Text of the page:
Ninety One’s heritage under its previous guise as Investec Asset Management is deeply connected to the conservation of the environment and wildlife, but the team has ensured this has continued and has broadened its sustainability initiatives even further as it makes its mark under its new moniker.
After sponsoring the Tusk Conservation Awards for a decade, Ninety One has more recently collaborated with Imperial College to train staff on climate change risk, created a nature and climate sovereign index with the WWF, evolved funds into vehicles with sustainable objectives – including a yet-to-be-announced multi-asset fund – and committed to joining the Net Zero Asset Managers’ Initiative.
Nigel Smith, in his fairly new role as managing director of the UK client group after moving across from being chief marketing officer, said his team had spent the past eight months since the rebrand “re-energising and reclarifying” what Ninety One, named after the year it initially launched (1991), stood for and has coined the term ‘sustainability with substance’ as its call to action.
“As investors we have a genuine obligation to curtail climate change, limit global warming and ensure the sustainability of the planet,” Smith said.
“Investing for a better future is our purpose as a firm.”
He told ESG Clarity the firm would be among the next wave of signatories of the Net Zero Asset Managers Initiative, which was set up last year with the intention of uniting fund groups on decarbonisation goals, net-zero targets, engagement strategies and creating investment solutions to mitigate climate change.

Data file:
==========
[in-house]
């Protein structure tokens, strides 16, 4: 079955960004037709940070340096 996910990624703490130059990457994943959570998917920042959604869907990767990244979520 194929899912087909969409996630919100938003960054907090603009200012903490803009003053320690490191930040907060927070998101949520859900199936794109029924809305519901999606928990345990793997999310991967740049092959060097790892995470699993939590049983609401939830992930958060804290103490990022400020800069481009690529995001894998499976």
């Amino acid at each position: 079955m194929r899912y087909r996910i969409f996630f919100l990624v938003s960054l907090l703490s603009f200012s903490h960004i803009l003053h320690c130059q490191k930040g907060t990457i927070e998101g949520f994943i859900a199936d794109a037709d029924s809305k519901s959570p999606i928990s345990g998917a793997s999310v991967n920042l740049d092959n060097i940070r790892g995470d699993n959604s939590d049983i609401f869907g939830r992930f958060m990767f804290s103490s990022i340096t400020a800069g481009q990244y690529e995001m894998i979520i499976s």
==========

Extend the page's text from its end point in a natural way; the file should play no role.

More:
“We want to play our part in mobilising capital in line with the Paris Agreement. Not only that, we want to be the leading voice or one of the leading voices in the part emerging markets play in the transition,” he said.
Ninety One’s dual HQ is still in Cape Town, South Africa, and half of the company’s assets under management are held in emerging market equities or debt.
“It is a very difficult task [to achieve net zero] for emerging markets, there is a lot of understanding to go through on how it can be measured and tracked, but we are advocates of a just and inclusive transition where no countries or countries are left behind – there is a very real risk that could happen particularly in EMs if too much focus is placed on divesting from high emitters.”
The dual HQ location, however, means the carbon footprint of the company is relatively high as it is located in this carbon intensive region, Smith said. This came up in the firm’s recently released Taskforce for Climate-Related Financial Disclosure (TCFD) report.
“This really shows that investors need to look underneath and beyond the data,” Smith said as he pointed to the firm’s internal work on sustainability.
His team, for example, have all signed up to a sustainable living app to better understand their carbon footprint and how they can improve it.
“We are holding ourselves accountable,” Smith said, something which Last Word Media titles are championing in our Campaign for Better Governance.
Furthermore, the company has also collaborated with Imperial College on a bespoke climate risk programme for employees to deepen their knowledge of climate-related risks and opportunities, to help inform future investment decision-making. Some 60 colleagues have been through this three-week programme so far, predominantly on the investment side, and more are expected to complete the training too.